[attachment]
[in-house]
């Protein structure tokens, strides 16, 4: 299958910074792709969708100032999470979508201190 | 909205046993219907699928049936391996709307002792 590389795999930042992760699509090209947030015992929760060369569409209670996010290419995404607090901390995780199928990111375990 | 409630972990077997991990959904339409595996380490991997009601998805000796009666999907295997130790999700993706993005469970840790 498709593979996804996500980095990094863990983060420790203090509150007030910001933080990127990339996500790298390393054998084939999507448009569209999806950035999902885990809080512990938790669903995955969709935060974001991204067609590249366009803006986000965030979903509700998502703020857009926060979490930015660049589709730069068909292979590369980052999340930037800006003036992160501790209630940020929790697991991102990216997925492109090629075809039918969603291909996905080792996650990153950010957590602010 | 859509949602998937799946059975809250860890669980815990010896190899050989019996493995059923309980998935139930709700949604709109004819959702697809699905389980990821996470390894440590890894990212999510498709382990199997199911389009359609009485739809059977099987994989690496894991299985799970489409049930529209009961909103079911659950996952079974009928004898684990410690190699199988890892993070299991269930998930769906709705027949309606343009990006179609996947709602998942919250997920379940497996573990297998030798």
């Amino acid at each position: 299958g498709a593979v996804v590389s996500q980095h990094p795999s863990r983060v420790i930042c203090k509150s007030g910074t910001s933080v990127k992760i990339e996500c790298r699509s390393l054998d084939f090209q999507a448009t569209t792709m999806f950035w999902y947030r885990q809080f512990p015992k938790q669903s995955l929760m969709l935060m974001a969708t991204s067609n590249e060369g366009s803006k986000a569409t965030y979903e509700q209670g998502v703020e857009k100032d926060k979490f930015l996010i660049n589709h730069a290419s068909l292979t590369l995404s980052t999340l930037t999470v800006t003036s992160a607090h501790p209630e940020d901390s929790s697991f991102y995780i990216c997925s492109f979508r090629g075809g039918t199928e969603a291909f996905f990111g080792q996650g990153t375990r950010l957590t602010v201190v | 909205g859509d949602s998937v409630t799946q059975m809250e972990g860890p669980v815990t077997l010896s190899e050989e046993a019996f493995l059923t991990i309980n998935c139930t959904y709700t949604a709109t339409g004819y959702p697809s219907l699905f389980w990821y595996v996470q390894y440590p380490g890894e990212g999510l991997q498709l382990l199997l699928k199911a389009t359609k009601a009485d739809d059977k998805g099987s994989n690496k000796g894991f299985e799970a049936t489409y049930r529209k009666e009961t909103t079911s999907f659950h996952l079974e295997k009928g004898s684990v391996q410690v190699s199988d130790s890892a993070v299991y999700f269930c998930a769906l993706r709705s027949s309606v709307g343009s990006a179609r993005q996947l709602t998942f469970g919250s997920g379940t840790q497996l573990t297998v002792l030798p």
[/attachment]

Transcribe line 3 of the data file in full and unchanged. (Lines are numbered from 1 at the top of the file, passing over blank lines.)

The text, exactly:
């Amino acid at each position: 299958g498709a593979v996804v590389s996500q980095h990094p795999s863990r983060v420790i930042c203090k509150s007030g910074t910001s933080v990127k992760i990339e996500c790298r699509s390393l054998d084939f090209q999507a448009t569209t792709m999806f950035w999902y947030r885990q809080f512990p015992k938790q669903s995955l929760m969709l935060m974001a969708t991204s067609n590249e060369g366009s803006k986000a569409t965030y979903e509700q209670g998502v703020e857009k100032d926060k979490f930015l996010i660049n589709h730069a290419s068909l292979t590369l995404s980052t999340l930037t999470v800006t003036s992160a607090h501790p209630e940020d901390s929790s697991f991102y995780i990216c997925s492109f979508r090629g075809g039918t199928e969603a291909f996905f990111g080792q996650g990153t375990r950010l957590t602010v201190v | 909205g859509d949602s998937v409630t799946q059975m809250e972990g860890p669980v815990t077997l010896s190899e050989e046993a019996f493995l059923t991990i309980n998935c139930t959904y709700t949604a709109t339409g004819y959702p697809s219907l699905f389980w990821y595996v996470q390894y440590p380490g890894e990212g999510l991997q498709l382990l199997l699928k199911a389009t359609k009601a009485d739809d059977k998805g099987s994989n690496k000796g894991f299985e799970a049936t489409y049930r529209k009666e009961t909103t079911s999907f659950h996952l079974e295997k009928g004898s684990v391996q410690v190699s199988d130790s890892a993070v299991y999700f269930c998930a769906l993706r709705s027949s309606v709307g343009s990006a179609r993005q996947l709602t998942f469970g919250s997920g379940t840790q497996l573990t297998v002792l030798p």